Great pronoun explanation! I’m so happy Jeremy is so strong and free to be true to zirself, and has a great family and friends that has zir back! (How did I do? lol)

Zie is so adorable. Please give zir a hug from me (I will refrain from cheek-pinching!)

Yay!! Coming out is hard but so worth it. Good for zir and good for you!!!  Also… I guess you’re no longer obligated to write “kidlet” several times a sentence, eh? lol 🙂

Everyone deserves to be happy in his/her/zie/zir body. So glad Jeremy has a family who supports zir.
Now if we could just get the rest of society on board….

I’ll be honest. Posting this on Facebook was more for me than Jeremy. Zie has a Facebook account but never uses it, meanwhile I’m on Facebook multiple times a day and I was growing increasingly tired of avoiding pronouns. Besides, as one friend commented via message (and as my Mom said when I told her originally), it wasn’t really much of a surprise. Now we can move on and I can use pronouns again. I was using kidlet a lot.

While I posted my letter, Emma wrote a poem for zir sibling.

Jeremy

To call Emma supportive might be a bit of an understatement 🙂

Then came the disappointing part. I have 22 relatives on Facebook (not counting Emma and Jeremy). Not a single one of them commented or liked the post. Karen posted pictures within minutes of my letter and an aunt popped up to comment on the pictures. But silence on my page. With 60 likes and 85 comments, there’s no way my post was missed. Facebook loves posts like that; I’m sure it’s still showing up at the top of people’s pages.

I have no idea if we’re being gossiped about. If we are, we aren’t hearing about it. And, if they aren’t being supportive, I don’t want to hear about it.

The best part about my letter is my friends. Every single reply since I’ve posted has used Jeremy’s proper pronouns. Maybe, with some luck, my family will see it’s not odd to be supportive and they’ll follow suit.

The letter…

This is the letter I wrote for my Mom, Amy, and Karen. Thank you for all the helpful suggestions!

*************************************************************************

I think Jeremy was about eight years old when zie* found a scrawled message on a nearby bus shelter and wanted to know what it meant.

“I wish I was a girl”

I looked at the words and didn’t know what to say. Obviously I’d have to give some sort of basic explanation of transgender but I had no idea how to broach the subject. I decided to try for the empathetic route.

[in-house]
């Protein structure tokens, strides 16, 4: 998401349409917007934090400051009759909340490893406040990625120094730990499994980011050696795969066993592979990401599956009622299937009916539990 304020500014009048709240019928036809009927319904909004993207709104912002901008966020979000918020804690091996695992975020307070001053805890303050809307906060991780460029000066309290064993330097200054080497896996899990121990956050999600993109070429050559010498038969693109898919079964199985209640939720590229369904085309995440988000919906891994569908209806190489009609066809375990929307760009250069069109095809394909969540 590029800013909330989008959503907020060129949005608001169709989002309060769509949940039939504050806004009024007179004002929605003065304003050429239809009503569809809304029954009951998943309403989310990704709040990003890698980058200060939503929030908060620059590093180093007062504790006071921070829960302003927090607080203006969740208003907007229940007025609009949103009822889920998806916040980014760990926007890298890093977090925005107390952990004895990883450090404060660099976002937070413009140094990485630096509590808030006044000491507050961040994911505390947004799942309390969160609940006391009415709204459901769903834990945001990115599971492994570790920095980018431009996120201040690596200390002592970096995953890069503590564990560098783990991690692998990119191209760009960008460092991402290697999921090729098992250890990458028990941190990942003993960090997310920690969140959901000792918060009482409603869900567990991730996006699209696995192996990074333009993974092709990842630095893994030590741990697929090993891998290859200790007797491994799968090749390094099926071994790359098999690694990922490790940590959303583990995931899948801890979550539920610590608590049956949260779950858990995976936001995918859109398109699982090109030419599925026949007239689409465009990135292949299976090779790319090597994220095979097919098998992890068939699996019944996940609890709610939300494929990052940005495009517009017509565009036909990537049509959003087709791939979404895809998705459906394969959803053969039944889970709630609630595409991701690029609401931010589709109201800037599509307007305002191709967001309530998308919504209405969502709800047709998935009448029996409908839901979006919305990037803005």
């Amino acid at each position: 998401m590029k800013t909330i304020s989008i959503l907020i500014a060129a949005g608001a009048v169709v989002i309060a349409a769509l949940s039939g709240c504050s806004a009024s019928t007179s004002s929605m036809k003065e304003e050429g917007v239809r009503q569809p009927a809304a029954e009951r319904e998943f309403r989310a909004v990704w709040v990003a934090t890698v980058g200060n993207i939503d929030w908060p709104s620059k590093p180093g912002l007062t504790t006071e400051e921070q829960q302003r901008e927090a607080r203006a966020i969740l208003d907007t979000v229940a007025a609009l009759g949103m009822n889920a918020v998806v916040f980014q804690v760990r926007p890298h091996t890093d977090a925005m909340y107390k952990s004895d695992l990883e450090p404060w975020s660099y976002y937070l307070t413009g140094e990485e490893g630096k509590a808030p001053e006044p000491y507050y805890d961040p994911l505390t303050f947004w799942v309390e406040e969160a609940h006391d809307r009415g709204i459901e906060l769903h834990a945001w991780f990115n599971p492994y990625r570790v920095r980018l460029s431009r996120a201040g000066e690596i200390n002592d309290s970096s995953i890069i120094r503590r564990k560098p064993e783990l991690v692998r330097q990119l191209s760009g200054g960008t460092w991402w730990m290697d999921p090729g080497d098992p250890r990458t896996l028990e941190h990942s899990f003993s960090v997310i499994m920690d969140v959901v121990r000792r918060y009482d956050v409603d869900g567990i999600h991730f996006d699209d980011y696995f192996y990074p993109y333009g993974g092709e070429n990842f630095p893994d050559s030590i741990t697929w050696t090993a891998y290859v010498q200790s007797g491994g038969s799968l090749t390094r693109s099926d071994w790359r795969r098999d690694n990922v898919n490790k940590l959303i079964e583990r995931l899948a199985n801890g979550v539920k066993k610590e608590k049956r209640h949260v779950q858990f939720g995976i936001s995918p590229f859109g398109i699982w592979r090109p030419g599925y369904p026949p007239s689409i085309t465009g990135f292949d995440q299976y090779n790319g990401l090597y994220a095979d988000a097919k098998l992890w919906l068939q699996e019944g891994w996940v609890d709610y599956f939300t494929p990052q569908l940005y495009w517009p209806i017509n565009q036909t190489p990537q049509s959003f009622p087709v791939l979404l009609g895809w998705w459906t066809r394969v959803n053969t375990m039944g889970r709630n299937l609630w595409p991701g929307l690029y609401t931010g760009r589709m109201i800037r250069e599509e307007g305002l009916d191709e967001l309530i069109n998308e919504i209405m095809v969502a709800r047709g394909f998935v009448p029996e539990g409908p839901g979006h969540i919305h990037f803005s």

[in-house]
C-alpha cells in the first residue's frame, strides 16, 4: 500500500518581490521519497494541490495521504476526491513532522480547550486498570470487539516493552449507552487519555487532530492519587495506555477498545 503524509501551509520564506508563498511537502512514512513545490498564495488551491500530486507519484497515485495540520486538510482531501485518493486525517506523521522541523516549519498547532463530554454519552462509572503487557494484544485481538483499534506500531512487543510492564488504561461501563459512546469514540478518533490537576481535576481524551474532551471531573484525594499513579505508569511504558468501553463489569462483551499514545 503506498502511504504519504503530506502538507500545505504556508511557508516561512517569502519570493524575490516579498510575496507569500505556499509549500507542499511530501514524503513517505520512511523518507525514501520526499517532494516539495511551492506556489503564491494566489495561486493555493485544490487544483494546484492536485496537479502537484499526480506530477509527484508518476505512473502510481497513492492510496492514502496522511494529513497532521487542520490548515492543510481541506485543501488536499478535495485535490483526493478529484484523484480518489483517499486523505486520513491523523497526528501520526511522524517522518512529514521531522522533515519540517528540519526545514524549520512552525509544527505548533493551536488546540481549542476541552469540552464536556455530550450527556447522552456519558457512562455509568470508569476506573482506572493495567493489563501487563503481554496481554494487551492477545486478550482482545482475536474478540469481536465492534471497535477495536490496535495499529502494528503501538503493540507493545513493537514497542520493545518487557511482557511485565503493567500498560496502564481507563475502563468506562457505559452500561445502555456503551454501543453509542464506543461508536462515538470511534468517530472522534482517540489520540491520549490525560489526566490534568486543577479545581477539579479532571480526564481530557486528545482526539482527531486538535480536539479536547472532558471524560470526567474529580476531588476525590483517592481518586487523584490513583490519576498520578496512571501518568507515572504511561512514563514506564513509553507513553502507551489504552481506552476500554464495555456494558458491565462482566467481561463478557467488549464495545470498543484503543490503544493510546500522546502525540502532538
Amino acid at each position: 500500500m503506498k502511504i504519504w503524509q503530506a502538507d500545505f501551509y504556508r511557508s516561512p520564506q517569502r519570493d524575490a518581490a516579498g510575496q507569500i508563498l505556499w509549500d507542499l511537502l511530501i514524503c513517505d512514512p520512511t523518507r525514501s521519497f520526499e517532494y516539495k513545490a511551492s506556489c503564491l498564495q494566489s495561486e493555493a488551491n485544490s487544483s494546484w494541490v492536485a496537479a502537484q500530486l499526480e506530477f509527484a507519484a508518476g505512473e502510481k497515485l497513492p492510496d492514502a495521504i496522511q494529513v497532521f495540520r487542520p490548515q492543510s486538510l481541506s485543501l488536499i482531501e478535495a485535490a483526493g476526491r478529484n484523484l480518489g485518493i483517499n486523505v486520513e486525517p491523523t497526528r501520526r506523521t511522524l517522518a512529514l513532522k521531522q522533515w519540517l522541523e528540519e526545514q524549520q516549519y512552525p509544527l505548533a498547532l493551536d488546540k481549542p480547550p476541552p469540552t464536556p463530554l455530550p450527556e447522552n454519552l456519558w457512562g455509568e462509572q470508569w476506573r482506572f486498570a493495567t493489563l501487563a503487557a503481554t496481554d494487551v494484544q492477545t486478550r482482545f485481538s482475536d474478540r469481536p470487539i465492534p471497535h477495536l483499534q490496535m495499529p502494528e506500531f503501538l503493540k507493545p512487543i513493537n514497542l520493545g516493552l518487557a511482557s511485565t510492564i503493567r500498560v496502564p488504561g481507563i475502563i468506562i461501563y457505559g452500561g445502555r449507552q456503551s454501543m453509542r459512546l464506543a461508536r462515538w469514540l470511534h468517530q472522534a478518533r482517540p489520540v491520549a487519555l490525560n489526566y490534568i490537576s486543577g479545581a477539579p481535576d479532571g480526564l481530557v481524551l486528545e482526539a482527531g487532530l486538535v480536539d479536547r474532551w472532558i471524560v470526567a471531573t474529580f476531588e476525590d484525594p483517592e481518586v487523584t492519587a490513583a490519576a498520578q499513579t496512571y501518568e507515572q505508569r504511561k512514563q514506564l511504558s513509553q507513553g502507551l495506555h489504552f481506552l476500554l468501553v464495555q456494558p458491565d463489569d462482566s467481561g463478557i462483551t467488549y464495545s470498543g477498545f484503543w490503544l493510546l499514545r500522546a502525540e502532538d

“You know how you look like a boy on the outside and feel like a boy on the inside?”

Jeremy stared at me blankly and shook zir head. Now I wish I could go back and get zir to elaborate but back then I simply went on by clarifying that most people look like a boy on the outside and feel like a boy on the inside (or vice versa with girls). Jeremy seemed satisfied with my explanation and the conversation moved on from there. Zie doesn’t even remember it but it obviously stuck in my mind.

And on we went, with people sometimes thinking Jeremy was a boy… and sometimes a girl. With kids (and adults) calling zir names ranging from he-she to faggot. One neighbour, a grown man at that, used to throw garbage off his balcony at Jeremy every time zie walked through the back door of our building. Thankfully they moved shortly after he started. I posted pictures of their moving truck on Facebook and baked a cake to celebrate.

It wasn’t until this year that Jeremy became more obviously uncomfortable with binary gender names, begging me to ask the teacher to explain other pronouns and arguing with the EA that male and female aren’t opposites and that you can feel like both. The teachers decided zie was simply being contrary. I decided to do some research and had several in depth conversations with Jeremy.

Jeremy identifies as non binary transgender. To break it down, gender is a spectrum and, just like a rainbow where the colours red and purple connect instead of staying on different sides of a line, male and female are not opposites. The vast majority of people are born with the sex characteristics of a man and identify as male… or the sex characteristics of a woman and identify as female. These people, aka us, are called cisgender (with a soft c). Everyone else (unless they choose to be called otherwise) falls under the trans umbrella.

Non binary simply means zie doesn’t identify as male or female. Some people identify as neither gender (agender) and some flow between the two. Jeremy consistently identifies as both. This is hard in our culture. The Bugis society in Indonesia has five genders; Bangladesh, India, and Pakistan have the hijra, MtF trans people who have a long history of being considered good luck; and some Native Canadian tribes have a tradition of two-spirited people, who were valued as teachers and spiritual leaders. Our culture ignores the reality that not everyone fits into standard binary roles. This is slowly changing.

Something our society currently lacks is non-binary pronouns. Jeremy tried going with the pronoun “they” for a short time but ultimately found it awkward and confusing. Zie claimed it felt like zie had 50 personalities. We found a list of pronouns and went through it. Jeremy decided on zie/zir, the same pronouns that my friend Lenny uses. Zie is used the same as he and she, while zir is used the same as him and her. Both are pronounced phonetically with zie sounding like “zee” and zir sounding like “sir” (but with a zed sound). I’ve found a link that shows the pronouns used in a portion of “Alice in Wonderland” to give you an idea of how to use them.